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Computer Science

M. Knee, Bibliographer

I. General Purpose

The University Libraries' collection of materials in computer science supports the teaching and research of the Department of Computer Science to the Ph.D. level. The department offers B.A., B.S., combined B.S./M.A. and B.S./M.S., M.S., and Ph.D. degrees. There is also an interdisciplinary major (B.S.) in computer science and applied mathematics, and an honors program. Members of the department participate in the interdisciplinary Ph.D. program in information science. The collection also supports the research activities of the Institute for Informatics, Logics and Security Studies and the Center for Technology in Government. The Department of Computer Science's areas of specialization are: algorithms and data structures; architecture; artificial neural networks; artificial intelligence; automated deduction; automated theorem proving; combinatorics; computer algebra; computational complexity; computational geometry; data mining; database systems; distributed systems; fault-tolerant computing; hardware and software specification and verification; high performance computing; information processing and retrieval; logic programming; machine learning; mobile computing; natural language processing; object-oriented methods; performance and reliability measurement; scientific programming; software engineering; and VLSI.

II. Subject and Language Modifiers

Languages: Almost all materials selected are in the English language; this includes items translated from other languages into English. Very few titles are acquired in other languages.

Geographical Areas: This is not a consideration for computer science.

Chronological Periods: Emphasis in this rapidly developing field is on acquiring materials before the content is obsolete. Only highly selected retrospective acquisition is required.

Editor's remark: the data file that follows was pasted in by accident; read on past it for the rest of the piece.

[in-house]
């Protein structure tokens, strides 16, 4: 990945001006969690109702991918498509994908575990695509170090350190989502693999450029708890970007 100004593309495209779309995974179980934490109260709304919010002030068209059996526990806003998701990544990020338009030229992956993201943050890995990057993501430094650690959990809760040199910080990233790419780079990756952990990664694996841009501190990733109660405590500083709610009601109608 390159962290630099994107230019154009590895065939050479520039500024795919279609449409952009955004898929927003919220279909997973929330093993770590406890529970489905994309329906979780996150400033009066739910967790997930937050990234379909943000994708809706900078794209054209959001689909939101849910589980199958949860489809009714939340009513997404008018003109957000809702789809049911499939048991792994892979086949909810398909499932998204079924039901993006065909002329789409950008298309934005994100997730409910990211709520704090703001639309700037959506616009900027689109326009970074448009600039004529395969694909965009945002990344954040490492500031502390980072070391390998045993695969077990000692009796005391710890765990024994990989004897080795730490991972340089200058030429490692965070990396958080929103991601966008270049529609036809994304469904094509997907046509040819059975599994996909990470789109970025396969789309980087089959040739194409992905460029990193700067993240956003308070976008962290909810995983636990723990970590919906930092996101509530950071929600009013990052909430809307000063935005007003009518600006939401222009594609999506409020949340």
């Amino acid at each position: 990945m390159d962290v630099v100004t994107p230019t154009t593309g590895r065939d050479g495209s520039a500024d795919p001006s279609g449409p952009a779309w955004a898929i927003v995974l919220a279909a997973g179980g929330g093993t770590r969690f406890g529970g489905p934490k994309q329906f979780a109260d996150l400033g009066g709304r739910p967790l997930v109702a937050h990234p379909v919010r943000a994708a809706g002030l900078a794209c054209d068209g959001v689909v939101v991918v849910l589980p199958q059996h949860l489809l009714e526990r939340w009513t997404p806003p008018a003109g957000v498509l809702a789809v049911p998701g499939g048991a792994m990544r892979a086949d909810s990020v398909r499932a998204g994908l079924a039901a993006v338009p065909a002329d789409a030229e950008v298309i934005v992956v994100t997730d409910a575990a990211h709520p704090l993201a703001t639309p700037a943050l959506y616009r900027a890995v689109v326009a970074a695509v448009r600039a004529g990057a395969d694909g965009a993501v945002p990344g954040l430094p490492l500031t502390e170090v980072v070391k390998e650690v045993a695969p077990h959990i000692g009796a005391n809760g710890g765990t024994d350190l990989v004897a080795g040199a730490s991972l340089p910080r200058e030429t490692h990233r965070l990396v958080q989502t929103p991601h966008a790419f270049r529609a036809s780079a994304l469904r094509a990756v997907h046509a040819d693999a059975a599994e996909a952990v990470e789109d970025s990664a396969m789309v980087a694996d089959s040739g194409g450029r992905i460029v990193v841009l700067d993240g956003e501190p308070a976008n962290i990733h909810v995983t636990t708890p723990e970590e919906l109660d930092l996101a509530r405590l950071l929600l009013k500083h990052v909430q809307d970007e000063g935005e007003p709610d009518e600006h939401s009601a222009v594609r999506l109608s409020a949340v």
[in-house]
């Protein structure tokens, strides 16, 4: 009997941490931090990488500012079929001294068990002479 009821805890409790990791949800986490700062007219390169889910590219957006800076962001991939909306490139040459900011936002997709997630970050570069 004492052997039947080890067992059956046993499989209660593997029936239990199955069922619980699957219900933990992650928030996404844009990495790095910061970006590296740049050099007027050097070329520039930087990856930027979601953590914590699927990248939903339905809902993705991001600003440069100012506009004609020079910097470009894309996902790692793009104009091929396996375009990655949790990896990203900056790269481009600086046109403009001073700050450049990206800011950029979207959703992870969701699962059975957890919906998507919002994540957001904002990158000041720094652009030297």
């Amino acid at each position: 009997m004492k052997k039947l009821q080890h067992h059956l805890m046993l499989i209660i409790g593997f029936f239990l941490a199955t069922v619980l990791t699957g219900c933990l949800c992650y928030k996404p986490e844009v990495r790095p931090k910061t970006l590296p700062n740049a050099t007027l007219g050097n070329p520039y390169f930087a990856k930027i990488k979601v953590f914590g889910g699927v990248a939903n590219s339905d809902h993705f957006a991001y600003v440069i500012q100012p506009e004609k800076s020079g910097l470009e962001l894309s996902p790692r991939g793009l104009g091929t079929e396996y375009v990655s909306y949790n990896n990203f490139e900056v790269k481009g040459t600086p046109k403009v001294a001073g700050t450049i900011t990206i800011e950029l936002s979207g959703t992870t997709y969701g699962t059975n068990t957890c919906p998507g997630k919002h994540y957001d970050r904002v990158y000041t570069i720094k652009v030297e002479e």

III. Description of Materials Collected

Types of Materials Collected: The major types of publications collected are monographs, serials, periodicals, conference proceedings, technical reports, abstracts, indexes, dictionaries, encyclopedias, directories, handbooks, specifications and standards, dissertations, tutorials, videotapes and videodiscs, electronic media, electronic databases, and Internet resources.

Types of Materials Excluded: Reprints and preprints are not collected in print format. Equipment manuals are not collected. Textbooks are not usually acquired, except for course reserve purposes. Computer language texts and graduate level texts are acquired selectively. Basic computing texts are not collected.

Interdisciplinary Factors: Since there is an interdisciplinary major in computer science and applied mathematics, the collection development statement for mathematics and statistics is closely related to this statement. The Department's involvement in the information science Ph.D. program must also be considered. For computer applications in specific subject areas such as the biological sciences, social sciences, education, business, geography, economics, and information science and policy, see the collection development policy for the subject area.

IV. Subject and Collection Levels [Collection Level Descriptions]

Most of the materials for computer science are classified in the Library of Congress class QA 76 (computer science), Q 327 (pattern recognition), Q 335-336 (artificial intelligence), QA 267-268 (machine theory), TA 1630-1650 (image processing), TK 5105 (computer networks), and TK 7880-7895 (computer electronics). The overall collection level for computer science is at or near the Advanced Instructional Support Level.